Crack cocaine for bunnies

Peter and PoppetThis is Poppet and Peter, the temple bunnies. I call them Pops and Peetle. As you may be able to tell from the photo, Peetle has cataracts and is practically blind. Pops had one of her back legs amputated last year after an accident.

They don’t let this hold them back. They live outside, in a hutch inside an aviary, so they have their own front lawn. Once a day we let them out into the temple garden so they can have a longer run. Blind Peetle finds his way around just fine, only running into things when he’s badly startled. Three-legged Pops still runs much faster than I can catch her, and when they have a digging project on, she’s like a blur of burrowing as she disappears inside the earth.

They love each other very much. They spend their days together, and when they are feeling extra soppy they will snuggle their heads underneath each other, asking to have their ears licked.

They love each other very much, that is, until I take them an occasional carrot. As soon as I snap it in two they grab their half and peg it to opposite ends of the hutch, guarding it jealously as they eat. If Pops gets distracted by Peetle’s carrot and misses the one I’m offering her, she chases him round and round and round. Carrots are crack cocaine for bunnies. They do NOT want to share.

This is how it is for us too. When we get our own ‘carrots’, we forget that we love each other. We remember after cooking dinner for our friend that we have some special posh chocolates in the top drawer, and we find ourselves offering them a mint instead. Posh chocolates are my carrots, but I also feel carroty when I want things to be done in a particular way, when I feel poor and cling onto my money, when I want to get some work finished, when I’m enjoying talking about myself… What are your carrots?

The Buddha told us that we get into trouble when we start clinging to our carrots. He said that it’s inevitable that we will have issues with them. When we are presented with a nice juice carrot, or when someone tries to take our carrot away, or when we are pretending that we don’t care about the big juicy carrot our friend is eating right next to us, feelings will come up. In the third Noble Truth, he told us to build an ‘earth bank’ around the fire of these feelings and to use this energy to take the Noble Path, to fuel us into taking right action. If we do this, we can make a decision to share even when we don’t want to.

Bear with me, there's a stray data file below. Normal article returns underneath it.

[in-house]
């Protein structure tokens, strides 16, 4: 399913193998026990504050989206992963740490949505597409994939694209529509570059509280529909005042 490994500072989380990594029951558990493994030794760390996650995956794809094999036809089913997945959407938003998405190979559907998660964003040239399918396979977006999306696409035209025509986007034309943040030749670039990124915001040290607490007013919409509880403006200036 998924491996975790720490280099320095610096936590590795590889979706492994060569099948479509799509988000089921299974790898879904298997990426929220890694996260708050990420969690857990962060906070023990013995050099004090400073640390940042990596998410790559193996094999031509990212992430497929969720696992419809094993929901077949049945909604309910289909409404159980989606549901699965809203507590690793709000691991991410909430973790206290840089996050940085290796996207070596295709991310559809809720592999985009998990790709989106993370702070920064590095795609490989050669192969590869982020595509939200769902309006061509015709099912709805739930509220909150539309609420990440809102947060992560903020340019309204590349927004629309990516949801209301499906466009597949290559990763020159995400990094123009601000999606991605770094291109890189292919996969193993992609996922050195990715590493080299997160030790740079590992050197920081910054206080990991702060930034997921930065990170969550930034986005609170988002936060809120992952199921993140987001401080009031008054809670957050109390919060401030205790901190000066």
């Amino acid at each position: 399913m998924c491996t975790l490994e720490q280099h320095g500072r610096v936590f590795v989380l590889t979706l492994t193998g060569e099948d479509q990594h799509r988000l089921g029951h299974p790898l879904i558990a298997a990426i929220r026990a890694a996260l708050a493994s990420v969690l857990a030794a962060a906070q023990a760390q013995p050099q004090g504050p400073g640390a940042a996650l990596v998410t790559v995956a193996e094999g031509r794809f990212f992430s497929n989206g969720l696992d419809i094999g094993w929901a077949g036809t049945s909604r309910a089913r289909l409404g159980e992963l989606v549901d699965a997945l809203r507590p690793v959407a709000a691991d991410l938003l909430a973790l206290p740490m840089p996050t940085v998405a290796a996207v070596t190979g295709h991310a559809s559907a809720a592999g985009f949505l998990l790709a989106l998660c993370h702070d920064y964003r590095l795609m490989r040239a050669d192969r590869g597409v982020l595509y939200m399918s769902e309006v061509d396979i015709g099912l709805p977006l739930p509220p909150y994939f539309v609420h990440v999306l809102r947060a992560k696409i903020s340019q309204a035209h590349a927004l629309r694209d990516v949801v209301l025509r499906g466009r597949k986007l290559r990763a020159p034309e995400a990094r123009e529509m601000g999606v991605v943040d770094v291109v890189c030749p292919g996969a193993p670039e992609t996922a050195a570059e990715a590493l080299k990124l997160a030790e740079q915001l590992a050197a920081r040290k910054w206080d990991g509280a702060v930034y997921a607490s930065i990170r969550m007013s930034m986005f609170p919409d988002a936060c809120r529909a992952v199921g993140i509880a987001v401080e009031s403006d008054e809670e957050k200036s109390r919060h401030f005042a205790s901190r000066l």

Pureland Buddhism adds that we will inevitably be driven crazy by carrots until the day we die. That’s okay – Amida accepts our carroty natures, and invites us to take refuge in his arms. Cloaked in his love, we can go back out into the world and try again (and again) to share our carrots.

Pops and Peetle still love each other, even when they are trying to steal each other’s carrots. The love is momentarily eclipsed by the carrot-lust, like the sun behind clouds. This is helpful to remember – especially if we are feeling upset by someone who is trying to steal our carrot. When we say ‘if they really loved me, they wouldn’t…’ – we are often underestimating the power of their carrot. Maybe they’ll find a way of kicking the habit, of building their own earth bank, and maybe they won’t. We may need to let go of waiting for them to change, and focus instead on how we can be okay with them as they are. Whatever we decide, we can know that they do care about us, behind all that compulsion or meanness or selfishness.

Carrots are everywhere. And the sun never stops shining – not for a single second.

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  • gilbert satchell

    I was with my son and we were doing some landscaping. We had a 3 foot high mud-man we had to place within the yard. I asked my son what should we name him and his reply was Mr. Peetle and he spelled the name. I awake from my sleep, my dream and used my search engine and came here to discover Mr. Peetle is real. As is the lesson taught. My children have their carrots and I have mine. I once was willing to share and still am to a degree but they have never been able to, so I am to completely share without reservation and they will see/hear this and things will change.

    I am not a Buddhist, I just am. The chair I sit on has 4 legs, mindfulness, discernment, acceptance, compassion. I am the chair. I read the Dalai Lama, sometimes, is all. I just am. If there is a “trick” to be had in understanding it is just Be.

    Thank you Mr. Peetle for being here as I knew you would, Be.

  • Ah, glad to hear that Peetle bunny is not the only Peetle. Thanks for your comment, Gilbert, and for the story. Deep bow.